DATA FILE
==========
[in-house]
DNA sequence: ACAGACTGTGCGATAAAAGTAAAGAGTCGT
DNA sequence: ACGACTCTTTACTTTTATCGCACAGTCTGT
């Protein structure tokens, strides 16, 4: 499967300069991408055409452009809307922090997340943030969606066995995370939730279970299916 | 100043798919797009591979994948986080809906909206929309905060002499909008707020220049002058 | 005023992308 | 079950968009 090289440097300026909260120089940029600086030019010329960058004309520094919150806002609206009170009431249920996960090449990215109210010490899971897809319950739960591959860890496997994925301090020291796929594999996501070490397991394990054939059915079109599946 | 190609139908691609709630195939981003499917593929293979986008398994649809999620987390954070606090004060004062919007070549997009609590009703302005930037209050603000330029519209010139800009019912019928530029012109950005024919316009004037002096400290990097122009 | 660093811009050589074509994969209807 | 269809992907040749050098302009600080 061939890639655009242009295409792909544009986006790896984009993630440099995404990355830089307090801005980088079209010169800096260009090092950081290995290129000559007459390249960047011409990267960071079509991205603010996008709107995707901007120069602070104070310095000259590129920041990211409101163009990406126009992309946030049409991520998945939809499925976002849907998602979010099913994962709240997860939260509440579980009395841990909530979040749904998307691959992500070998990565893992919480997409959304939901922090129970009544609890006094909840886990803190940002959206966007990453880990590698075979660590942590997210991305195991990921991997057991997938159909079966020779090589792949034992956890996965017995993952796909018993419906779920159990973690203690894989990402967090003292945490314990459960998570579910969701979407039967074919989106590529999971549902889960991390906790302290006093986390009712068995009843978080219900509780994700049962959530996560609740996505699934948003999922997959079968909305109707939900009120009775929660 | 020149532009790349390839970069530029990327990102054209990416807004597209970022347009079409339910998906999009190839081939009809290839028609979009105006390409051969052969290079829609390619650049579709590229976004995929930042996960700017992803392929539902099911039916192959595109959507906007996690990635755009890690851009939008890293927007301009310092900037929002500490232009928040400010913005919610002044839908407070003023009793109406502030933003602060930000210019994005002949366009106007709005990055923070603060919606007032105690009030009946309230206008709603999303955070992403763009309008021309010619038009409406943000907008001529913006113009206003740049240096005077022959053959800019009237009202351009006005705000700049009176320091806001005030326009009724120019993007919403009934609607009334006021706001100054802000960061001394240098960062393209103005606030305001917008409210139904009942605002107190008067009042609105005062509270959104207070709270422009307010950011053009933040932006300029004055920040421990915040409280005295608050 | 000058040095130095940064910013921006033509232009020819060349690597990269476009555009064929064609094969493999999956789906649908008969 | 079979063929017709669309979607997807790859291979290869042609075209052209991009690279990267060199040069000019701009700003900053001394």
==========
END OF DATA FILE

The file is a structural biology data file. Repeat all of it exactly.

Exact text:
[in-house]
DNA sequence: ACAGACTGTGCGATAAAAGTAAAGAGTCGT
DNA sequence: ACGACTCTTTACTTTTATCGCACAGTCTGT
């Protein structure tokens, strides 16, 4: 499967300069991408055409452009809307922090997340943030969606066995995370939730279970299916 | 100043798919797009591979994948986080809906909206929309905060002499909008707020220049002058 | 005023992308 | 079950968009 090289440097300026909260120089940029600086030019010329960058004309520094919150806002609206009170009431249920996960090449990215109210010490899971897809319950739960591959860890496997994925301090020291796929594999996501070490397991394990054939059915079109599946 | 190609139908691609709630195939981003499917593929293979986008398994649809999620987390954070606090004060004062919007070549997009609590009703302005930037209050603000330029519209010139800009019912019928530029012109950005024919316009004037002096400290990097122009 | 660093811009050589074509994969209807 | 269809992907040749050098302009600080 061939890639655009242009295409792909544009986006790896984009993630440099995404990355830089307090801005980088079209010169800096260009090092950081290995290129000559007459390249960047011409990267960071079509991205603010996008709107995707901007120069602070104070310095000259590129920041990211409101163009990406126009992309946030049409991520998945939809499925976002849907998602979010099913994962709240997860939260509440579980009395841990909530979040749904998307691959992500070998990565893992919480997409959304939901922090129970009544609890006094909840886990803190940002959206966007990453880990590698075979660590942590997210991305195991990921991997057991997938159909079966020779090589792949034992956890996965017995993952796909018993419906779920159990973690203690894989990402967090003292945490314990459960998570579910969701979407039967074919989106590529999971549902889960991390906790302290006093986390009712068995009843978080219900509780994700049962959530996560609740996505699934948003999922997959079968909305109707939900009120009775929660 | 020149532009790349390839970069530029990327990102054209990416807004597209970022347009079409339910998906999009190839081939009809290839028609979009105006390409051969052969290079829609390619650049579709590229976004995929930042996960700017992803392929539902099911039916192959595109959507906007996690990635755009890690851009939008890293927007301009310092900037929002500490232009928040400010913005919610002044839908407070003023009793109406502030933003602060930000210019994005002949366009106007709005990055923070603060919606007032105690009030009946309230206008709603999303955070992403763009309008021309010619038009409406943000907008001529913006113009206003740049240096005077022959053959800019009237009202351009006005705000700049009176320091806001005030326009009724120019993007919403009934609607009334006021706001100054802000960061001394240098960062393209103005606030305001917008409210139904009942605002107190008067009042609105005062509270959104207070709270422009307010950011053009933040932006300029004055920040421990915040409280005295608050 | 000058040095130095940064910013921006033509232009020819060349690597990269476009555009064929064609094969493999999956789906649908008969 | 079979063929017709669309979607997807790859291979290869042609075209052209991009690279990267060199040069000019701009700003900053001394």